A triple-crown tour of quick Caribbean in Bed-Stuy

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Doubles from Ali's Trinidadian Roti Shop. Photos by Mark Sullivan Bernal.

A Brokavore quiz: The word “doubles” refers to a) a team tennis match; b) a beloved Trinidadian snack; c) manna for the cheapskate chowhound.

If you hesitated before answering d) all of the above, it’s time you were brought up to speed. In the edible division, a “doubles” consists of a dollop of thick chickpea curry (channa) served between a pair of small fried flatbreads (baras), along with a hit of tamarind chutney and, if you do the right thing and order it “with pepper,” West Indian hot sauce. Wrapped up piping hot in a wax-paper twist, it’s a terrific miniature gut-bomb that melds chick-pea earthiness, chutney sweetness, cumin-and-curry tang and scotch-bonnet heat, along with the bland comfort of the doughy, stretchy bread. And they run a mere buck or buck-and-change apiece, which can mean lunch for a couple dollars. (Or do like the Trinidadians do, and eat them for breakfast.)

Behind the line at A&A Bake and Doubles.

Behind the line at A&A Bake and Doubles.

Because Brooklyn is home to many a Trinidadian expat, it’s prime territory for eating doubles, which are found wherever there are lilting Caribbean accents in the air. You can get them at quite a few spots in Prospect Lefferts or further down Flatbush Ave., but our focus today is the southern edge of Bed-Stuy, by the Nostrand Ave. stop on the A train. Within yards of here stand a pair of venerable spots, A&A Bake and Doubles (481 Nostrand Ave. between Fulton & Halsey), and, around the corner at 1267 Fulton St., Ali’s Trinidadian Roti Shop.

Ali’s is bigger than the shoebox-sized A&A, and has a few tables where you can eat after you shout your order through a hole in the glass wall at the rear, and pick it up at a second window. A&A—the self-proclaimed “Doubles King”—has a small steam table where food is efficiently dished up to lines that snake down the block when it’s busy. If you want to hit both, and why not, you’ll need to go in the early afternoon. That’s because Ali’s doesn’t open until noon, while A&A, which opens early for the breakfast crowd, closes whenever the food runs out, which can happen as early as 2 p.m. ¶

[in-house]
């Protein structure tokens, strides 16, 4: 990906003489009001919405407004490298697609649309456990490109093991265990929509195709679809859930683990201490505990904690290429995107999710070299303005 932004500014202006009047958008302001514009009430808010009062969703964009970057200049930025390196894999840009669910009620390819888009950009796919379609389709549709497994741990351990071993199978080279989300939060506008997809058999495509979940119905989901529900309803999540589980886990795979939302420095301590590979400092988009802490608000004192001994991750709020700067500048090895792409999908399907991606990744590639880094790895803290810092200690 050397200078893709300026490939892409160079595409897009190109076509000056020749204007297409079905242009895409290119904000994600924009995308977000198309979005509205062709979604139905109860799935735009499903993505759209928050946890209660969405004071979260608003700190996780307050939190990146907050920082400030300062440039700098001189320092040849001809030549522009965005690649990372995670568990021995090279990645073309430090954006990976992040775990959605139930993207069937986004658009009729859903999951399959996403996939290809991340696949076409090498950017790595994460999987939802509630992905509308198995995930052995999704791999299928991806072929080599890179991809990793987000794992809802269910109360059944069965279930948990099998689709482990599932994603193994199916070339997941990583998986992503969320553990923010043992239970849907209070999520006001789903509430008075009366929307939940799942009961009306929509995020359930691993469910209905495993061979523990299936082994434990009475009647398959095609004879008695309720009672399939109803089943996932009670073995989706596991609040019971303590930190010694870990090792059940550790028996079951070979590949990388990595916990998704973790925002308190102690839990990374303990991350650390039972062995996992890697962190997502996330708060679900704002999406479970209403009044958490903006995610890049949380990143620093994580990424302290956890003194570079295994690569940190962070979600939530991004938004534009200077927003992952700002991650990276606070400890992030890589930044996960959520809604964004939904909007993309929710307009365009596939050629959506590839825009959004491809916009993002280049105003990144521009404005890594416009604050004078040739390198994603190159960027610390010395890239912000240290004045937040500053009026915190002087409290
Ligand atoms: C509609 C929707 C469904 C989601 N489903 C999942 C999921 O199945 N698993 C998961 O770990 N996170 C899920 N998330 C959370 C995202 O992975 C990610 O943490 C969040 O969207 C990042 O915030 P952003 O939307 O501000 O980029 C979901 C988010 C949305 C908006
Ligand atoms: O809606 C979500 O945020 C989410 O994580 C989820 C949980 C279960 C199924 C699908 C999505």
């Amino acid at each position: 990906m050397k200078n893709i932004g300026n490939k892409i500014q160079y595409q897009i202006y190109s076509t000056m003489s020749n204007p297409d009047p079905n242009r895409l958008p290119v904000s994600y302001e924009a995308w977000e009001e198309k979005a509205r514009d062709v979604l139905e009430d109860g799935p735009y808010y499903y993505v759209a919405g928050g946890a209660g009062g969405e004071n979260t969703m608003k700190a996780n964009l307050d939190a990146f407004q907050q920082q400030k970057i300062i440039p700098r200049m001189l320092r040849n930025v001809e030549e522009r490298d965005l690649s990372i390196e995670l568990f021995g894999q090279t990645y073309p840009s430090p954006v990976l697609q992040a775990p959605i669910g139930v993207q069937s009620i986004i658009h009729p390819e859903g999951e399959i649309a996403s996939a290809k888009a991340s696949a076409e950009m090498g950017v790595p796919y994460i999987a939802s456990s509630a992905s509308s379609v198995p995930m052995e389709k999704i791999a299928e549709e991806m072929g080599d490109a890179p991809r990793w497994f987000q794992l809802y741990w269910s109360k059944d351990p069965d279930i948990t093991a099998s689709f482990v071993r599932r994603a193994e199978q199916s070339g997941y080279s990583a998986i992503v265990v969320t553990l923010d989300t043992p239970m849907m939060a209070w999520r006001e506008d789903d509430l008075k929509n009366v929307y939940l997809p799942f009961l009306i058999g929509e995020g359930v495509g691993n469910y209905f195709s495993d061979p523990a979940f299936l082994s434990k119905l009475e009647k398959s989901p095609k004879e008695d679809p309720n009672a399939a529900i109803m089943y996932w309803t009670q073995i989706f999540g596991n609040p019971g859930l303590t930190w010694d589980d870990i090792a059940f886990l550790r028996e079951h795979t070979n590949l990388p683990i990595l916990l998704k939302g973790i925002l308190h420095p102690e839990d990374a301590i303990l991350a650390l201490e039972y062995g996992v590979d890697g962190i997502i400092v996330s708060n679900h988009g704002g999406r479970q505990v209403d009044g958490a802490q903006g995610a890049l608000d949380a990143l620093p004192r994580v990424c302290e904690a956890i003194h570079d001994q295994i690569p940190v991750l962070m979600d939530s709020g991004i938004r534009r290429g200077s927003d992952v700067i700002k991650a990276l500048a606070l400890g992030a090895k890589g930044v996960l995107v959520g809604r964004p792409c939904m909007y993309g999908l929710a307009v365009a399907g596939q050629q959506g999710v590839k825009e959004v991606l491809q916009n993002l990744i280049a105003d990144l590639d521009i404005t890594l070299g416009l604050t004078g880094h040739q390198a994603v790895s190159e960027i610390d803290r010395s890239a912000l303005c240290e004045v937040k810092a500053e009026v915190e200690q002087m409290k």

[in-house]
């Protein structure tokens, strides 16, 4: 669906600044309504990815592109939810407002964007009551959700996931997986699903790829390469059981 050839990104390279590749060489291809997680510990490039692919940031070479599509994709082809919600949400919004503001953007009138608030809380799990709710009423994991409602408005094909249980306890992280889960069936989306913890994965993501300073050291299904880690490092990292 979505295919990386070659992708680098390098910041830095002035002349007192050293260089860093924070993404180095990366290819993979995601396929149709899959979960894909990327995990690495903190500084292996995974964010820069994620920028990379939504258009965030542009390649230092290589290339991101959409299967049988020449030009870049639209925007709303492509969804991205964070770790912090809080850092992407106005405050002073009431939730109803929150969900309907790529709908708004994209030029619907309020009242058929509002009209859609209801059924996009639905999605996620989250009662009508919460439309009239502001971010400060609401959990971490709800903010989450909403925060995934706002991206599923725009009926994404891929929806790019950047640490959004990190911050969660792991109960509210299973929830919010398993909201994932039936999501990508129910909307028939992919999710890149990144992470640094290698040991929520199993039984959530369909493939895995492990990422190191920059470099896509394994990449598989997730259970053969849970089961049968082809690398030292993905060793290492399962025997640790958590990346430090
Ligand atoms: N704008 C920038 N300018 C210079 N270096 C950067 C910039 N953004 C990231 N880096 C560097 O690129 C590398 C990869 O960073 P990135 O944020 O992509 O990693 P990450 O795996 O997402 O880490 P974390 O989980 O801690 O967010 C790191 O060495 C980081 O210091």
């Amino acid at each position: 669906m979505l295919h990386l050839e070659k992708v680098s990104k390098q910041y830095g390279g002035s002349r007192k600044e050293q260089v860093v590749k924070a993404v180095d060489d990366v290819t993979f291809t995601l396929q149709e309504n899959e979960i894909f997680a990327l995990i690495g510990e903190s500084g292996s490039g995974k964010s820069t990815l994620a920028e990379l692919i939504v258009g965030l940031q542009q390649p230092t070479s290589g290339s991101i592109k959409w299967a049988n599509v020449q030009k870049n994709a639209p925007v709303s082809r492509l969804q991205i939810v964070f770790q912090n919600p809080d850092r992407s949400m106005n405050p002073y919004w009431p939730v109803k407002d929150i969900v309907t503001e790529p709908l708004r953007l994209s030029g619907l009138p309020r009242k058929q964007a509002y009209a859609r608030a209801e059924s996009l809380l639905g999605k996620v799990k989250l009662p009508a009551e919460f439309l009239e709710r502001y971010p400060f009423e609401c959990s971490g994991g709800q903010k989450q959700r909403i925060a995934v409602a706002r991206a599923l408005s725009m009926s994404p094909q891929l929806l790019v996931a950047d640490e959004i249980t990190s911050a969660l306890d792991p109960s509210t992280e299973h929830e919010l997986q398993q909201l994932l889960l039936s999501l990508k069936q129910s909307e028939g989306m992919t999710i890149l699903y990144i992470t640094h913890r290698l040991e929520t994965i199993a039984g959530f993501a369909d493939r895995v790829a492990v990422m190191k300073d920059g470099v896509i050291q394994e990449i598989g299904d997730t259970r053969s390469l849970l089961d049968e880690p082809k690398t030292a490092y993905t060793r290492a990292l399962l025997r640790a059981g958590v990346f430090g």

For the third stop on our triple-crown doubles tour take a walk down Nostrand to Royal Bakery and Roti House, at 618 Nostrand Ave. between Dean and Pacific. It’s a nondescript bakery where bread pudding, sponge cake and other sweets fill a line of glass cases and orders for savory items like roti and doubles are written on brown paper bags and passed through a window into the kitchen. (Part of the menu is Chinese food, perhaps in a Trinidadian style, which could be interesting.) ¶

Royal’s doubles is more buttery than the darker, swarthier Ali’s, and A&A is hotter than either. Beyond noting that we’ll leave it to more dogged doubles devotees to debate the nuances of each specimen, and just proclaim each one Pretty Damn Good. Though we can’t fail to note that Royal’s doubles are the cheapest, at $1 vs. $1.25, and that we found it the friendliest as well, giving it a slight edge for the Brokavore blue ribbon.


Royal Bakery and Roti House gets the edge for friendly service.

Between rotis (larger flatbread rollups) and bakes (sandwiches stuffed into puffy flatbread) in numerous varieties there are many other items worth investigating at all these spots, not one of which veers from bargain territory. As I write this I’m pining for a bake and salt fish at Royal, which costs all of $2.50.

I copycat ordered one recently after the guy in front of me did, and was rewarded with a salty, scallion-laced fish salad spread on beautifully chewy bread, doctored with hot-pepper sauce whose sneaky kick crept up gradually as I walked toward the train, scarfing from a paper bag.

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